Most Popular Songs
Bookings and Current Status
|Birth Name||Natalie Storm|
|Phone||1876 505 2079|
|Years active||2007 – Present|
Flexing her nimble ow on Ward 21’s future Bashment riddims, killing versions for Europe’s top club producers or wrecking live shows, Natalie Storm always keeps it swagged out. Since her 2007 debut single, the massive “Talk Di Ting Dem”, Natalie Storm has kept red hot, bringing the world her powerful electro-ied garrison dancehall. Fresh off the release of her critically lauded mix album ‘Songs 2 F@#k and Fight 2’, Natalie’s inimitable lyricism bridges the dancehall and club music worlds. ‘Songs 2 F@#k…’ displays Natalie’s remarkable vocal dexterity. She move effortlessly between Dave Kelly era riddims, house, electro, and up-to-the-time UK Funky. Raised in Kingston, Natalie Storm says she always gravitated towards the classic reggae 45 sound, “My particular taste is old school. I really love old school dancehall, that feeling, I always tell people me like the boof baff, there is a general feeling and mood and tone to that dancehall.” She has worked with the island’s most forward thinking producers including Ward 21, Jam 2, Seanizzle, and Cordell “Skatta” Burell.
For Natalie Storm, it was a natural transition to the club sound. She explains, “it’s like two different extremes, the type of dancehall. I love is so layed back, and the beat is a little slower, and then you have this crazy vibe music. Club music was just something that was put in front of me and I fell in love with it.” After nishing four tracks for Enur’s Raggatronic album project offers started poring in from the likes of hip hop tastemaker Stretch Armstrong, New York’s Dre Skull, The Netherland’s Munchi, The Heatwave in London, Germany’s So Shifty, and Parisian Douster. Her 2010 work with U.K. Funky producer Sticky “Look Pon Me” was a global hit, lighting sessions from Tokyo to Paris and getting video playlisted on MTV U.K. While “Look Pon Me” went international, she’s rated just as heavy in Jamaica. Despite the popularity of her tracks in sessions from Tivoli to Trelawny, Natalie’s sultry slackness has gotten her tunes banned repeatedly from Jamaican radio. Her raw honesty and powerful vision has created a loyal and growing fan base hanging on her every word. Natalie Storm says she comes hard naturally, reminding her critics that, “I grew up in a lot of ghetto areas where people will try to take advantage of you if they see you left up on your own. You nd you just have to be very aggressive growing up in certain environments.” You can feel it in the hype energy Natalie Storm brings to her live shows. The way she sees it her attitude is just ipping the script on sexist double standards and making way for “women take the power back from men and just sing about the same thing that they are singing about.”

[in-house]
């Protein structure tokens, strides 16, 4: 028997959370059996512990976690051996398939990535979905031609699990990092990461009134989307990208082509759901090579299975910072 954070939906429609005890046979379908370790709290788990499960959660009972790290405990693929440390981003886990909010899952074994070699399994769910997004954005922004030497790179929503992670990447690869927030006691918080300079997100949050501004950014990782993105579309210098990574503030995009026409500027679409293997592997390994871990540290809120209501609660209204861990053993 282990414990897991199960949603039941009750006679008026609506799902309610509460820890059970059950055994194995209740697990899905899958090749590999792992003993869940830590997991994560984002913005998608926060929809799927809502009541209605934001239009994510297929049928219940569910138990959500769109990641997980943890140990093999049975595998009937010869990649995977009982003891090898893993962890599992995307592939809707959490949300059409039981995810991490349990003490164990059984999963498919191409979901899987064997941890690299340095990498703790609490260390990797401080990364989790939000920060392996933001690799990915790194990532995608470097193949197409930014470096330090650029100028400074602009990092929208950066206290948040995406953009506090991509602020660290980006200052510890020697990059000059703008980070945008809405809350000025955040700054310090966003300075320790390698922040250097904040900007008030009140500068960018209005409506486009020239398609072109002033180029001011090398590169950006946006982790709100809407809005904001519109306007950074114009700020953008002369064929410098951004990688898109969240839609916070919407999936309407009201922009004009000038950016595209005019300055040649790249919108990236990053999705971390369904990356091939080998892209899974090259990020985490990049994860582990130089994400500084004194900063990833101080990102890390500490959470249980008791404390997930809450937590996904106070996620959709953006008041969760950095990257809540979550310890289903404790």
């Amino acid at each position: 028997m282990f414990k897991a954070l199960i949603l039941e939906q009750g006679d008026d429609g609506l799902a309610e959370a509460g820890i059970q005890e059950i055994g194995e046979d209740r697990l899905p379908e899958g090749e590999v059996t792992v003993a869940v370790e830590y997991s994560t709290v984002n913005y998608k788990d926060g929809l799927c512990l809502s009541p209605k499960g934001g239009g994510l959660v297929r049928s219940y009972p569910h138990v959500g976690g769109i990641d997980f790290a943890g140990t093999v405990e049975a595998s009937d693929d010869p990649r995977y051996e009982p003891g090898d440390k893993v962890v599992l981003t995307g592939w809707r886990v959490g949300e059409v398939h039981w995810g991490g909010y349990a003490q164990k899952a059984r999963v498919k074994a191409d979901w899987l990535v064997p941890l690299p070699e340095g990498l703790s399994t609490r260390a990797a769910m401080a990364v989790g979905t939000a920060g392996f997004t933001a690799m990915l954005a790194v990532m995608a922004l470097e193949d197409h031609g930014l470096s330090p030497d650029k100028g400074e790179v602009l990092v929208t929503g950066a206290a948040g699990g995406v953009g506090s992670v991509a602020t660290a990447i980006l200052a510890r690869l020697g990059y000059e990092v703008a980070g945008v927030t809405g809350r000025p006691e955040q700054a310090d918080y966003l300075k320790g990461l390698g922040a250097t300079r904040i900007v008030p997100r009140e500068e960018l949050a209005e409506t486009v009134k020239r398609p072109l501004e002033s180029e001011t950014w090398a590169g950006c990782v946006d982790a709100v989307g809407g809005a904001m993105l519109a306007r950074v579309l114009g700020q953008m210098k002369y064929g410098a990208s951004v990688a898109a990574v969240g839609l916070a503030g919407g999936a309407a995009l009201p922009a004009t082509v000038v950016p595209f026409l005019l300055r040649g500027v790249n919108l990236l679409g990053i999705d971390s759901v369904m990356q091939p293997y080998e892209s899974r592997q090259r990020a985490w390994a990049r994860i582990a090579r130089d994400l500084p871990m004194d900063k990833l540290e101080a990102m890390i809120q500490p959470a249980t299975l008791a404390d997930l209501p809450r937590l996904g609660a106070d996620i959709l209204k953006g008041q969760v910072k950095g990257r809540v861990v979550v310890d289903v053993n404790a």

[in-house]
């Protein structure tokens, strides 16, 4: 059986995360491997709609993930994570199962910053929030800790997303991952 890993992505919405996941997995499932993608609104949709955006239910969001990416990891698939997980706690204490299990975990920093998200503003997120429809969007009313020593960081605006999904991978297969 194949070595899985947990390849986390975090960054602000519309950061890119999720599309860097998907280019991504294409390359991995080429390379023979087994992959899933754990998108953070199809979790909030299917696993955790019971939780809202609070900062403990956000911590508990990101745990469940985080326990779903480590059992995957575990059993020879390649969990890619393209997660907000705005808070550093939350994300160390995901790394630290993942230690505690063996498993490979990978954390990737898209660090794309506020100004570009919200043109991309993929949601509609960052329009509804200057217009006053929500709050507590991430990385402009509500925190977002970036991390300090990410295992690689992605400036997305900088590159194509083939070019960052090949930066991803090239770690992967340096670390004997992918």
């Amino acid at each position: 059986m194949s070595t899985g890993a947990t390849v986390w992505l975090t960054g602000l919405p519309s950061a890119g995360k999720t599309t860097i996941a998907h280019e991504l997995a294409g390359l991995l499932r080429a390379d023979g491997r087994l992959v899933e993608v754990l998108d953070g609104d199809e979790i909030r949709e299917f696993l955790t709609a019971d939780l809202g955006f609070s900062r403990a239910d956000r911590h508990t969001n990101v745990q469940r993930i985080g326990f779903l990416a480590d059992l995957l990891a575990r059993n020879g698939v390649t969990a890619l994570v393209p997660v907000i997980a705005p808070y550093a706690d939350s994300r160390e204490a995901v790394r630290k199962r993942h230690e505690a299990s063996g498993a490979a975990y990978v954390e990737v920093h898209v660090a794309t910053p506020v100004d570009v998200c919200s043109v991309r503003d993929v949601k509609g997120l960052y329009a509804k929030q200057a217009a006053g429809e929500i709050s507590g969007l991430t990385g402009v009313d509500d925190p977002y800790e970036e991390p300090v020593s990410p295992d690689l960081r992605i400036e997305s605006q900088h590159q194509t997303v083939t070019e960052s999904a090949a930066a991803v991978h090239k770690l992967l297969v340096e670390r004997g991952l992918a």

Is she afraid her message is too political? Maybe for Jamaica, but she’s reaching farther then her conservative island home. “I don’t just want to be a dancehall star,” Natalie assures, ”I want to be a star, period. I am a rebel. I don’t like inequality. That’s just me.”ccessfully auditioning for the Cathy Levy Players.
While in school, Natalie Storm was approached by a producer seeking female singers for an all girl reggae group. After a few years as group leader and an album released by Toshiba-EMI label in Japan, Natalie Storm decided in 2007 to pursue an alternative course. She left the group and began to record material with some of the top producers in Jamaica and across the globe. These include, Swash International, Prodigal Ent, Flabba (Mo’Music), Ward 21, Jam 2, Seanizzle, Cordell “Skatta” Burell, Wildlife(Switzerland), Max Glazer(NYC), Phlatline(Germany), Dre Skull (Mixpak Records), Toddla T(UK), and New York based Stretch Armstrong (who has produced for Nelly Furtado, Lil Kim and Wu tang Clan).